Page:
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European Central Bank Raises Rates Again, as Inflation Remains ‘Too High’


The European Central Bank raised interest rates for a ninth consecutive time on Thursday in its mission to rein in inflation in the region’s economy.

Policymakers raised rates for the 20 countries that use the euro currency by a quarter percentage point, pushing the deposit rate up to 3.75 percent, the highest since late 2000.

“Inflation continues to decline but is still expected to remain too high for too long,” the central bank said in a statement on Thursday.

The pace of consumer price increases has slowed in recent months but policymakers have warned that they still face a difficult challenge returning inflation to the bank’s 2 percent target.

Lower wholesale energy prices pulled down the headline rate of inflation to 5.5 percent in June, but there is still a lingering impact from higher energy bills that is supporting domestic price pressures, such as relatively strong wage growth. Core inflation in the eurozone, which strips out food and energy prices, rose to 5.4 percent last month. And there are signs that inflation will be more persistent than previously thought, policymakers have said.

“While some measures show signs of easing, underlying inflation remains high overall,” the bank said.

The European Central Bank’s action came a day after the Federal Reserve raised interest rates a quarter-point, after holding them steady at the previous meeting.

Exactly a year ago, the European Central Bank’s first interest rate increase in more than a decade went into force. Since then, policymakers have embarked on the bank’s most aggressive policy tightening cycle. Interest rates have been lifted to levels intended to arrest inflationary pressure, helping to cool the economy.

But monetary policy works slowly, and the impact of past rate increases is only just beginning to be felt in the economy. This creates a challenge for policymakers who do not want to overdo their inflation-fighting efforts and cause unnecessary economic pain.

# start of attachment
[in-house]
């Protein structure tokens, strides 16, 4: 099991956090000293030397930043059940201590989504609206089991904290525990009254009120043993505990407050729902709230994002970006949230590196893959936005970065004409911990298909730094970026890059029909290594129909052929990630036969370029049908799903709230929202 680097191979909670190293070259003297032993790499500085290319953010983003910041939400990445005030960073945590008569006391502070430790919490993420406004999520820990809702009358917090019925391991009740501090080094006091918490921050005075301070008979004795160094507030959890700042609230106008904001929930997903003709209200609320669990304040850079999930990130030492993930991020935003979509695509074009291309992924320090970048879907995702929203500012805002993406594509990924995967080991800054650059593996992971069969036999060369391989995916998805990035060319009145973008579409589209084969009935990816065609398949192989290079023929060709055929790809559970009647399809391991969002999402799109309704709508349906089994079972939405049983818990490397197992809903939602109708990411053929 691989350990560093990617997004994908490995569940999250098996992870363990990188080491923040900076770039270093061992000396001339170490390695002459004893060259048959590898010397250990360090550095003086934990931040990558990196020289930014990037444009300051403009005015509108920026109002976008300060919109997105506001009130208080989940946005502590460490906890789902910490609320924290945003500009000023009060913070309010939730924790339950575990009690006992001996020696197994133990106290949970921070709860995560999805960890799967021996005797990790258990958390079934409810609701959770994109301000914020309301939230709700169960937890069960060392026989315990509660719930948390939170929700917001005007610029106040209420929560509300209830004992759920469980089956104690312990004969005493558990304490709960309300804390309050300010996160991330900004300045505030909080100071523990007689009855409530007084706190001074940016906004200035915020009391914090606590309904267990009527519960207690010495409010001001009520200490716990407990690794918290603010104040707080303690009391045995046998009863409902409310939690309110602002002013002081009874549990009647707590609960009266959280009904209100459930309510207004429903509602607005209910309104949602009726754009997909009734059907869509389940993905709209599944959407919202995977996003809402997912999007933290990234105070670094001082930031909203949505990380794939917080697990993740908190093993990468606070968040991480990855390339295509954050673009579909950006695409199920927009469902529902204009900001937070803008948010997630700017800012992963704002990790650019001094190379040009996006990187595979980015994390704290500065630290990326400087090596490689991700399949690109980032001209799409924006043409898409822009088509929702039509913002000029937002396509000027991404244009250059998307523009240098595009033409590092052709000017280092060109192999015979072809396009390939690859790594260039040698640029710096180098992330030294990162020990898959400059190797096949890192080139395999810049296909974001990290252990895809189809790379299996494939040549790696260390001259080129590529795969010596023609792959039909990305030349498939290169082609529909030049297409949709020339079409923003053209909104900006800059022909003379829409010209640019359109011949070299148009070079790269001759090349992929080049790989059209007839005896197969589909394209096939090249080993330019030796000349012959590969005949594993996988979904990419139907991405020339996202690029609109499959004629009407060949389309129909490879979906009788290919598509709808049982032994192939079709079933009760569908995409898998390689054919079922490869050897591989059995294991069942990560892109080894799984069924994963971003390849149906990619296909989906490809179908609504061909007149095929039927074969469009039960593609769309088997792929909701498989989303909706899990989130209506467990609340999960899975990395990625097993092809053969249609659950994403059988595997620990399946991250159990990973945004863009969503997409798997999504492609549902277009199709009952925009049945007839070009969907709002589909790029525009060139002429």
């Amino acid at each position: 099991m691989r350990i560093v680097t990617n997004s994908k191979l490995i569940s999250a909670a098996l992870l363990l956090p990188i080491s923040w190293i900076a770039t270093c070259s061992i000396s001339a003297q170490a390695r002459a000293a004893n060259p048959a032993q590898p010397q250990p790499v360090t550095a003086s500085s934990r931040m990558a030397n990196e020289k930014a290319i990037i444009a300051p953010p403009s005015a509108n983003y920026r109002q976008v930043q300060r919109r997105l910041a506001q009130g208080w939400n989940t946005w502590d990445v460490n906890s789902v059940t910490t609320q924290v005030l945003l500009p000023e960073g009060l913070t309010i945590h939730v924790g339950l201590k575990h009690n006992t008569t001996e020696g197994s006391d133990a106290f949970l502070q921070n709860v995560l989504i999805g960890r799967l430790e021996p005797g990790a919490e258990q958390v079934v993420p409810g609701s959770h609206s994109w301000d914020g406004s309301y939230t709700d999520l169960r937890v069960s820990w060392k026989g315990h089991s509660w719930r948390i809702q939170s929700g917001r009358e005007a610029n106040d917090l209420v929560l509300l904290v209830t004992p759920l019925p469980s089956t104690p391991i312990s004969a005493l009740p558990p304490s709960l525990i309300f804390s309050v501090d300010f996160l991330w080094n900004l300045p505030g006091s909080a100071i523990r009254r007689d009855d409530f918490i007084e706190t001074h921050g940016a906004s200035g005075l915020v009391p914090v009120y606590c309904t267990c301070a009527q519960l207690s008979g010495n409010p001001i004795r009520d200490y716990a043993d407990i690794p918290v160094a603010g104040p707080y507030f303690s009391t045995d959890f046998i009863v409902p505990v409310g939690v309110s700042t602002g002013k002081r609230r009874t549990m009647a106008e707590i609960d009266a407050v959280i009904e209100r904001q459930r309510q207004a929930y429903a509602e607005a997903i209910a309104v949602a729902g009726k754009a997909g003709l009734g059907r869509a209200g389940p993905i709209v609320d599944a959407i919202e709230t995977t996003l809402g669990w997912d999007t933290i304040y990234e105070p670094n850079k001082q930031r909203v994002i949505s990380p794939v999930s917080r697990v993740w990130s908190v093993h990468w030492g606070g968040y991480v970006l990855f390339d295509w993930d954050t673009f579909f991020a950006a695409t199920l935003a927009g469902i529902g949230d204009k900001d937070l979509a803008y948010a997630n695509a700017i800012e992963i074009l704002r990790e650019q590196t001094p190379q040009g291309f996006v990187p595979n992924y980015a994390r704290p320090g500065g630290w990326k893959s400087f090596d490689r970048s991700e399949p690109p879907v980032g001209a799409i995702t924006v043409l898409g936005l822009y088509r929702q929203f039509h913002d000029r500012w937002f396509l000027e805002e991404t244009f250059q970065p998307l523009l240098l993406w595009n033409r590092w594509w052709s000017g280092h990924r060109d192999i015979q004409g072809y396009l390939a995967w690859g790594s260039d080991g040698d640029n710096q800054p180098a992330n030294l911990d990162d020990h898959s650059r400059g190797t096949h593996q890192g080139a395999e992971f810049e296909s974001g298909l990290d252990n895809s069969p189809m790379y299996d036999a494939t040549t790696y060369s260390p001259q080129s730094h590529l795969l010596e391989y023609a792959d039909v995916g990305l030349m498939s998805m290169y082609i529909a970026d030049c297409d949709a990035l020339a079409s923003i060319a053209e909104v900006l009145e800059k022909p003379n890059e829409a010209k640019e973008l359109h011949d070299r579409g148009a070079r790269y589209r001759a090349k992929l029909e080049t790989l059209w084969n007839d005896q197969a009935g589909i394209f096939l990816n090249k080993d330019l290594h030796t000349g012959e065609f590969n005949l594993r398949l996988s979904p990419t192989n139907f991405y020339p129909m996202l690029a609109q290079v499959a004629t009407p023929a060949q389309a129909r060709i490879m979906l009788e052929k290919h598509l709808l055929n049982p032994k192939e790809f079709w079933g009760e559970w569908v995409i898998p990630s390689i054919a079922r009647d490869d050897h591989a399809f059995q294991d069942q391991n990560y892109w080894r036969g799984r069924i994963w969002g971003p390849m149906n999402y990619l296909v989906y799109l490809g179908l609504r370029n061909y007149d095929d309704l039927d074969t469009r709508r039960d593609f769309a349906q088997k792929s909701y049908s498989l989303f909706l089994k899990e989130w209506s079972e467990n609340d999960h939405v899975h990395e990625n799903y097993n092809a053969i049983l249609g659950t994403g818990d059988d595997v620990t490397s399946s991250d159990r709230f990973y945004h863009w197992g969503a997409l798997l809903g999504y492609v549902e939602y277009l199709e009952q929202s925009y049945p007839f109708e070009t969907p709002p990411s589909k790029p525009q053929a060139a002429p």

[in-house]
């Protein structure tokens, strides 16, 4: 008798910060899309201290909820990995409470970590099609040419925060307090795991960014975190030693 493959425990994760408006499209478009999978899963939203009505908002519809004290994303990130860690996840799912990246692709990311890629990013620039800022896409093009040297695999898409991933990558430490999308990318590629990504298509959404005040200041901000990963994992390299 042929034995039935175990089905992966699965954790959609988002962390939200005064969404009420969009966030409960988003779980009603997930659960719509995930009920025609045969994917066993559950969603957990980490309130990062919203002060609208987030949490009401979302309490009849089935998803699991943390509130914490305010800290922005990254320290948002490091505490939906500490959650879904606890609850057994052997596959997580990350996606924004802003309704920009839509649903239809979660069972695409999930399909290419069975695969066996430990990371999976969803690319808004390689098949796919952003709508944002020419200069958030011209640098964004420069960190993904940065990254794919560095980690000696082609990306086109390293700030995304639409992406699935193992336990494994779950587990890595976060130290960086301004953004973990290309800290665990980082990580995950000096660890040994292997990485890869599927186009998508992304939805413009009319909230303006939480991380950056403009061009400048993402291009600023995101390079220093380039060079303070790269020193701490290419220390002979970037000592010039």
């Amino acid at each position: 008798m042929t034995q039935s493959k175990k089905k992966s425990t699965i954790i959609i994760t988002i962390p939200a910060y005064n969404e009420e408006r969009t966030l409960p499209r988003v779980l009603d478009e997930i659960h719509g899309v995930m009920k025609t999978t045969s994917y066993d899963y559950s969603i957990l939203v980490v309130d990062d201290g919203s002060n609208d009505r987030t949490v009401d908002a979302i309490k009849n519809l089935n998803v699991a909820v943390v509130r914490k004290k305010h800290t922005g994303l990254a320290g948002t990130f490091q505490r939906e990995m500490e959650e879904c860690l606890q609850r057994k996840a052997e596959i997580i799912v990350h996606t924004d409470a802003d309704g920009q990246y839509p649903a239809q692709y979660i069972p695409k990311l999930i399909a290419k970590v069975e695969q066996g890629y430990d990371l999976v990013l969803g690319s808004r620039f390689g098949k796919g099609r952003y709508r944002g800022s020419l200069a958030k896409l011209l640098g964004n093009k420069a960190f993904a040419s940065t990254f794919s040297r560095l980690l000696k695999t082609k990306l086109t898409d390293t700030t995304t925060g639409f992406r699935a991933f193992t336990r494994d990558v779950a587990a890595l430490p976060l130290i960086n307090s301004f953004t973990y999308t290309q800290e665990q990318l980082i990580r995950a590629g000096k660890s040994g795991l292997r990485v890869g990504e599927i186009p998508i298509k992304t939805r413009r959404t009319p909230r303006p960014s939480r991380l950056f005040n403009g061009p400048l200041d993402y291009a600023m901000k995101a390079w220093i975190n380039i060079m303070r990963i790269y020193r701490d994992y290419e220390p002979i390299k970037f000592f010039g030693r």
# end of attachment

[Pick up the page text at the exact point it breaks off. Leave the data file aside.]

Recently, Christine Lagarde, the president of the bank, said that persistent inflation meant interest rates would need to stay higher for longer, suggesting that the focus had turned to how long interest rates would remain at restrictive levels, not just how high they go.

Future policy decisions will ensure interest rates are set “at sufficiently restrictive levels for as long as necessary to achieve a timely return of inflation” to the bank’s target, according to the bank’s statement on Thursday. It will use economic and financial data to determine the “appropriate level and duration of restriction.”

On Wednesday, Jerome H. Powell, the Fed chair, suggested that even though there had been progress on sustainably bringing inflation down, interest rates had not been at restrictive levels in the United States long enough and officials were prepared to raise rates further if needed.

The European Central Bank emphasized on Thursday that past rate increases were having an impact on the economy. Earlier this week, data showed that demand for loans decreased and lenders tightened credit standards for businesses and households in the second quarter. Separate data showed an index of economic activity in the eurozone dropped to its lowest level in eight months in July, as the manufacturing industry contracted further and the services sector slowed down.


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